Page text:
Beltone Adaptive Fitting Algorithm (BAFA)
Beltone SOLUS PRO and Beltone SOLUS use BAFA, Beltone’s proprietary fitting algorithm, for setting target gains and frequency response recommendations. Other target rules such as DSL I/O and NAL R/P can also be selected.
To initially fit the client with gain settings that optimally approximate final use settings has long been the ultimate goal of hearing aid prescription fitting formulas. The four key areas that are addressed in this process are:
- To make speech audible
- To increase speech intelligibility
- To provide a range of loudness
- To keep sounds below the patient’s discomfort level.
In some cases, these statements are, unfortunately, somewhat mutually exclusive in practice. For example: Which is more important: normalizing loudness, equalizing loudness, or maximizing intelligibility? To a hearing impaired individual, all are important.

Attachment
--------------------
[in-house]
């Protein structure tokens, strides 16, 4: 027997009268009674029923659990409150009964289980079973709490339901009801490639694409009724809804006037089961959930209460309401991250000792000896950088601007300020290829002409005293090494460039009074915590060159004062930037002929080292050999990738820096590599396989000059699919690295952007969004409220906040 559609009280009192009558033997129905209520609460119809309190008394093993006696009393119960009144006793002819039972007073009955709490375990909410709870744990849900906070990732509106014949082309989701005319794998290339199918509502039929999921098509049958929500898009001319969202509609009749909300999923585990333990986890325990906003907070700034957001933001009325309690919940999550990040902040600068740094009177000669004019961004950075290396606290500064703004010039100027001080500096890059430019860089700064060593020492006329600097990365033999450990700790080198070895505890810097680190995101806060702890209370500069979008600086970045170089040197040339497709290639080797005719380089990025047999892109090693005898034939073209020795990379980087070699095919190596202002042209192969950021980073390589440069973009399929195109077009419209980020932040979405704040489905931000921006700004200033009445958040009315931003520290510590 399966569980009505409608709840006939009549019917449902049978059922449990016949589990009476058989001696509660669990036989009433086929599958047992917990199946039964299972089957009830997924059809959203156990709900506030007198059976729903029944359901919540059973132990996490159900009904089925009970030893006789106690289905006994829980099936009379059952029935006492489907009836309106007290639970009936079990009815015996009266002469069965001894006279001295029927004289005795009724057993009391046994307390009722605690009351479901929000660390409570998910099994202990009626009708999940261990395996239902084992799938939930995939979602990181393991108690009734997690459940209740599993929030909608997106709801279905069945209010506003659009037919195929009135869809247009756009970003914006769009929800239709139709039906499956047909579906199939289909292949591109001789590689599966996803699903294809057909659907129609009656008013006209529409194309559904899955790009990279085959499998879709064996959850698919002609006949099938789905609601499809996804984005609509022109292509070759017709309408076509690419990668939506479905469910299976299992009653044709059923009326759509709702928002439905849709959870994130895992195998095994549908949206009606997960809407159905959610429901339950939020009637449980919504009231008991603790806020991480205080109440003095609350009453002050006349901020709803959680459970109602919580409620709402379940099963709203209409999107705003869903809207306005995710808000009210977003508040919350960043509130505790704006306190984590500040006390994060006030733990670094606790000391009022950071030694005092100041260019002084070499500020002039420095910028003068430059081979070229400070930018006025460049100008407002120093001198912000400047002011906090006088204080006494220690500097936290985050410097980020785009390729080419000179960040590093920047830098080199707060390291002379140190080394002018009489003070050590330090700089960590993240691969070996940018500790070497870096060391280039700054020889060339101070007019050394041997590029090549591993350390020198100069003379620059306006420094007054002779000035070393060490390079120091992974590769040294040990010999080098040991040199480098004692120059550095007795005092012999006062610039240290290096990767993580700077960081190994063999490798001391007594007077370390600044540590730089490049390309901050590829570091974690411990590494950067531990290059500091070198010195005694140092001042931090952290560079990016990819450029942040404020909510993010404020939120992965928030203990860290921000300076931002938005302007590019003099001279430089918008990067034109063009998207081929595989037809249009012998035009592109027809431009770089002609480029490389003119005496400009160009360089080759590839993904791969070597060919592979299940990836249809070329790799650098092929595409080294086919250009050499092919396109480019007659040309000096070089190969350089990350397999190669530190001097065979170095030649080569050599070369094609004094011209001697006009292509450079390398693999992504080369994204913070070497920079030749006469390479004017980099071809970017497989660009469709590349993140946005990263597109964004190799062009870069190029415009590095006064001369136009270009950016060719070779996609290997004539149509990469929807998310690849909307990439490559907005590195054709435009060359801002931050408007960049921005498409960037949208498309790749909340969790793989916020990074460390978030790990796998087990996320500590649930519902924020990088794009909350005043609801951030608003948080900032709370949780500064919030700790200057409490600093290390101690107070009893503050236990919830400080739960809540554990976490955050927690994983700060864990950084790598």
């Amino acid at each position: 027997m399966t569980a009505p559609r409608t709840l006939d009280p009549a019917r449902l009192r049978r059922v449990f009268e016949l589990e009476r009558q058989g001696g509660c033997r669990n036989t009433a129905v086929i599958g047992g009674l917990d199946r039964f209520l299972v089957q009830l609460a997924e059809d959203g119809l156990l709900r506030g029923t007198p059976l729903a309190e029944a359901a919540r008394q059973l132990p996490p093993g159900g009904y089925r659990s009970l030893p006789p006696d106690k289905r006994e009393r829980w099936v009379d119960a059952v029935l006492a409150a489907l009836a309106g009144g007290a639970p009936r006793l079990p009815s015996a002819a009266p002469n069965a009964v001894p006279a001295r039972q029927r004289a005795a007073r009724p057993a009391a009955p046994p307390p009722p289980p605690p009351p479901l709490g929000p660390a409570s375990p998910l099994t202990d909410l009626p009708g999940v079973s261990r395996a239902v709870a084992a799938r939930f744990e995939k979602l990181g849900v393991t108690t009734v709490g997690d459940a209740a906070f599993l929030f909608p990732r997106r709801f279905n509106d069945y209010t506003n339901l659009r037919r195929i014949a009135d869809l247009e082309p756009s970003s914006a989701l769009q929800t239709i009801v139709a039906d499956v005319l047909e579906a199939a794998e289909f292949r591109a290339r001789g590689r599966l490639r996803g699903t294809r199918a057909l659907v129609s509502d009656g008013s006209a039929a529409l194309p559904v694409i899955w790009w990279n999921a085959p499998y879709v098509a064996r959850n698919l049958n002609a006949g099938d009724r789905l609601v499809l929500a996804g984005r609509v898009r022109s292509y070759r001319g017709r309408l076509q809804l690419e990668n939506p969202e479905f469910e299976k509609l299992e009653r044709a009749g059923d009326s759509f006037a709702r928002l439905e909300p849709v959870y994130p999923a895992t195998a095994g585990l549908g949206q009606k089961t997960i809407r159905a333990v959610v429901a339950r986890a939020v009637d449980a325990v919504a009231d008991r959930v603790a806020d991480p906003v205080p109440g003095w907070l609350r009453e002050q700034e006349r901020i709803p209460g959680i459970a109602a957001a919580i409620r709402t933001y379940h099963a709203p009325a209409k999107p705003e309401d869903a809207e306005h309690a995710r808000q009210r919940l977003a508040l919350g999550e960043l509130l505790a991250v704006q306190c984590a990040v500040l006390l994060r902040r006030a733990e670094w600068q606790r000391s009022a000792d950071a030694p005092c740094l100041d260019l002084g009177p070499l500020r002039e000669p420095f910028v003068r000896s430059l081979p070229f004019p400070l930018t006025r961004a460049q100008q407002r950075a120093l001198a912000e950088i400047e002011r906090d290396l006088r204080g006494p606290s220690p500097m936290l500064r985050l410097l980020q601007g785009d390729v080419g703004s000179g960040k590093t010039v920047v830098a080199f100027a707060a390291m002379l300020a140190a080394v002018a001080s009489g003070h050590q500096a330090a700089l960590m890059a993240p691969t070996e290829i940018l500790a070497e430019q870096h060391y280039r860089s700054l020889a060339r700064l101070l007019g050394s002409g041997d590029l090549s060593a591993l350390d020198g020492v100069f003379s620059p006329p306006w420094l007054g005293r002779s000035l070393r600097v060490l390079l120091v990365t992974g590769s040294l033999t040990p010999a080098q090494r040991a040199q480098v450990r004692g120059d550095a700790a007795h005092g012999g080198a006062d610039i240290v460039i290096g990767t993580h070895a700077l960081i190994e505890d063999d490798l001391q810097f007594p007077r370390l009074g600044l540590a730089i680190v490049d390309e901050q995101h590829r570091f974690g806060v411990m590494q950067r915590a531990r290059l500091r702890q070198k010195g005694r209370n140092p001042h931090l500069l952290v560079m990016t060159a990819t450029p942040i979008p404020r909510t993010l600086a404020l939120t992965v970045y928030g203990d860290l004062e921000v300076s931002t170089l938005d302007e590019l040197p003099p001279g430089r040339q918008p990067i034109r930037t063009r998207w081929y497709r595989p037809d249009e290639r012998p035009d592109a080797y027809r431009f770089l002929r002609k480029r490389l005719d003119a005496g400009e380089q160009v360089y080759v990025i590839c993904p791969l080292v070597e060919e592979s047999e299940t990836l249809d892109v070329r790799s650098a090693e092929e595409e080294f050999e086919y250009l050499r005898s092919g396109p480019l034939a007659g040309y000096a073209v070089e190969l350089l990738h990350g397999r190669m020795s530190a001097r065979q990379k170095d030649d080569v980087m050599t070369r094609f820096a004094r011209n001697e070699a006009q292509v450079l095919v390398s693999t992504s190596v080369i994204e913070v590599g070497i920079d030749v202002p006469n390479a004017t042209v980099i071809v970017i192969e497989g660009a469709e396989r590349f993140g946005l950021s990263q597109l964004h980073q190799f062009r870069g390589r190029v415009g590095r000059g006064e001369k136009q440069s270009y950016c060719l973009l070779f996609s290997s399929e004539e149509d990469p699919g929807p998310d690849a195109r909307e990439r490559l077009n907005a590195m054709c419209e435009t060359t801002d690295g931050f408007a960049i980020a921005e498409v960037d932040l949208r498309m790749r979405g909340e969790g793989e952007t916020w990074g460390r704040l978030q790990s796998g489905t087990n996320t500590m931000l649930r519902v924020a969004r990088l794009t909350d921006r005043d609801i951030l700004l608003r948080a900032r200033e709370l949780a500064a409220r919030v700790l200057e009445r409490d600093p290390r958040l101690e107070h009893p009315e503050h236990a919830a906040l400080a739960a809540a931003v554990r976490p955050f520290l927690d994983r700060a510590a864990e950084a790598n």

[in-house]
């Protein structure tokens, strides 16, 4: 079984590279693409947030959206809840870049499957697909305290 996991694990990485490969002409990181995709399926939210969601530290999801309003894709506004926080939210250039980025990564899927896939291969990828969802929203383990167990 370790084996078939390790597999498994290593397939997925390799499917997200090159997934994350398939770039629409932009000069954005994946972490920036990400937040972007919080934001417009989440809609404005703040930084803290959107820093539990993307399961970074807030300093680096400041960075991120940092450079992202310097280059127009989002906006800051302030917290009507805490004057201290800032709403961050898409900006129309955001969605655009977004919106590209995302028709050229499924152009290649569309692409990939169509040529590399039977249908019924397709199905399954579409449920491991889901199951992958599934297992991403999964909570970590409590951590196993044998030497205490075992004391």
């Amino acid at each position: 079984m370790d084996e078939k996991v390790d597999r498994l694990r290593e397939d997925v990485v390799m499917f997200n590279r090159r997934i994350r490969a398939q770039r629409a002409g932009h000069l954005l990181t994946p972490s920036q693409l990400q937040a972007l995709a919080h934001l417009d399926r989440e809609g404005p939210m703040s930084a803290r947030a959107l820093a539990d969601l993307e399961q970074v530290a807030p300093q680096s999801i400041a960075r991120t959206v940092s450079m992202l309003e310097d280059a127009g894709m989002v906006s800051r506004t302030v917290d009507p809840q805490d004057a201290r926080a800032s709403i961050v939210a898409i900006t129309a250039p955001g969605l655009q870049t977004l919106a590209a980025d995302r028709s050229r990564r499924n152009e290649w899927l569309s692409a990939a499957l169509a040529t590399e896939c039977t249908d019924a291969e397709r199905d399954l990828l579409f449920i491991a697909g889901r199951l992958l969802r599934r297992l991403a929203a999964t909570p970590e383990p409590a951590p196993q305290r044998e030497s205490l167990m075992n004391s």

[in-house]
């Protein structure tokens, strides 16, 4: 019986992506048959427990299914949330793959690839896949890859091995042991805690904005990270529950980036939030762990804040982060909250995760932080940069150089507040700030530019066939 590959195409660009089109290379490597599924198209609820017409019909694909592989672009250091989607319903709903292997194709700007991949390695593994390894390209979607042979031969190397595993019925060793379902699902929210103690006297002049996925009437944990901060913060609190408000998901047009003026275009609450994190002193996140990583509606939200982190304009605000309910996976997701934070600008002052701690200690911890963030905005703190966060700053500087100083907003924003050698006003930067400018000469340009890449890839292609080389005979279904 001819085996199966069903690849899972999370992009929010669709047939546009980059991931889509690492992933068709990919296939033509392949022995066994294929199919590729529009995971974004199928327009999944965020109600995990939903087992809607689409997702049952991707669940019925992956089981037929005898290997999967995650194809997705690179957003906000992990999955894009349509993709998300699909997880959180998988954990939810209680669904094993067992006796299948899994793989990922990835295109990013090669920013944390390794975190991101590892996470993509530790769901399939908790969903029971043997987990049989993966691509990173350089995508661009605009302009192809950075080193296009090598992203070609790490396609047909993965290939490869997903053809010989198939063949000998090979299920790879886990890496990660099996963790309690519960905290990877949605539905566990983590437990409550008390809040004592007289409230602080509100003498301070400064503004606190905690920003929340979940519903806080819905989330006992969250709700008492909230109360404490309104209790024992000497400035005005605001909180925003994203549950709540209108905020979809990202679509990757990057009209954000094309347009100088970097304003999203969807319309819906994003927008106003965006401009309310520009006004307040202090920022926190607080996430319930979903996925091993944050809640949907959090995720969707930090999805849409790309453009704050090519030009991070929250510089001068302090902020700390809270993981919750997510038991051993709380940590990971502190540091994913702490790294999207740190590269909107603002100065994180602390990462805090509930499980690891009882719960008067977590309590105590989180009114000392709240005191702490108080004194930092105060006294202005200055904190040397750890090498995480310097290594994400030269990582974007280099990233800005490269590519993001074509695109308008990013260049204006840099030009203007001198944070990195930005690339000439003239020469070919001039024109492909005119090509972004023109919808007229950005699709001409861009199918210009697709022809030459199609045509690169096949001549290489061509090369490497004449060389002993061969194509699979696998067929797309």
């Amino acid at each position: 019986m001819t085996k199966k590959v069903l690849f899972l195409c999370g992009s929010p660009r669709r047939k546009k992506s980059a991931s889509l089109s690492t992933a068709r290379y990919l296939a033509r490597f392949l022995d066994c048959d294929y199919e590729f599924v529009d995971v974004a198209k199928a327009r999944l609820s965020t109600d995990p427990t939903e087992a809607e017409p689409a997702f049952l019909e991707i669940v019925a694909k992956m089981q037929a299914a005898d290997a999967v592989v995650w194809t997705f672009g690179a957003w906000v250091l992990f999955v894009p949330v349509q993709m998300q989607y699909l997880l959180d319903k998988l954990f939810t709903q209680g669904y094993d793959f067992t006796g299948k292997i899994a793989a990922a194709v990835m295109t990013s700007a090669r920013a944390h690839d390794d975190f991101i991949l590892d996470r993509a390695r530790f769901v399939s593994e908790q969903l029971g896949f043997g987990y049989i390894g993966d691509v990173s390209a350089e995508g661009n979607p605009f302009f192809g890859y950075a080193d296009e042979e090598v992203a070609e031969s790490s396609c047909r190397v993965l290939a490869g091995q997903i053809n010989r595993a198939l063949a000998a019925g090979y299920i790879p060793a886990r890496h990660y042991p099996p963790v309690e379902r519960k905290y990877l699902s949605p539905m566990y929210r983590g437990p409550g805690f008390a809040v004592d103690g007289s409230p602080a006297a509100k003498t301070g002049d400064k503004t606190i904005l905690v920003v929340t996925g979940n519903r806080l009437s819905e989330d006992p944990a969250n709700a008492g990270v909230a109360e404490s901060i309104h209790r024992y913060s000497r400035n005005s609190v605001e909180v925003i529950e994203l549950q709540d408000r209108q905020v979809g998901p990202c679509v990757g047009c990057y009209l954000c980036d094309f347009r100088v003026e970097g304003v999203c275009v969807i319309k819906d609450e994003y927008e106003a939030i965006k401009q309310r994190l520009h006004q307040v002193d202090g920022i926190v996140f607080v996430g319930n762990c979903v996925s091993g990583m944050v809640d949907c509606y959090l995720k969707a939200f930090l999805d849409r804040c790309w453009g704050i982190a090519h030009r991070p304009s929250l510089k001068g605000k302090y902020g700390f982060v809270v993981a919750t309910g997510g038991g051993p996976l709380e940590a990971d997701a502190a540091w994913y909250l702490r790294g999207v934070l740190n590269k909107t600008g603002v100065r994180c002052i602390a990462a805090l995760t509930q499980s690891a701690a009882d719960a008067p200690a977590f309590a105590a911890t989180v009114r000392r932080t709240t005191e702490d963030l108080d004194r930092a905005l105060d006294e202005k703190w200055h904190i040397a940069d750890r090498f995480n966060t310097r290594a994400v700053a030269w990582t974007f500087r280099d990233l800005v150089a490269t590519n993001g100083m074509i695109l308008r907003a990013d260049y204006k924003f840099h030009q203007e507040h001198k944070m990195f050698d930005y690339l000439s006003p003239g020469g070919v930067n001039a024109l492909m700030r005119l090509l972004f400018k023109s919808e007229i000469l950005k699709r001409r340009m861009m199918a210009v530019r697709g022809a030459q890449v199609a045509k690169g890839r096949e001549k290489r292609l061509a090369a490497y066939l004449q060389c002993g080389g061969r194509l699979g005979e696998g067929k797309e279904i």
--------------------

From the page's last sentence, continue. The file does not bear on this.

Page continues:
Mapping the dynamic range
BAFA seeks to optimize the different aspects of ideal fitting and has proven itself to be an effective starting point for fitting all hearing instrument styles and circuits. What BAFA provides is shown in this Mapping of Audiological Inputs to the Reduced Dynamic Range, where the proportions between the normal dynamic range and the hearing impaired dynamic range are sought to be maintained:.
The resulting target curves will demonstrate that:
- For mild losses, the gain differences between soft and average sounds will be greater than the gain differences between average and loud sounds
- For moderate losses, the three gain curves will be equally distributed, i.e., approximately the same amount of gain difference will be provided between the average and soft or loud inputs
- For severe losses, the gain differences between the soft and average sounds are smaller than the gain differences between the average and loud sounds.
The goal for Beltone remains to initially fit the patient with gain (and other) settings that optimally approximate final use settings, while appreciating the inherent unpredictability of personal preference in judging satisfactory hearing instrument gain.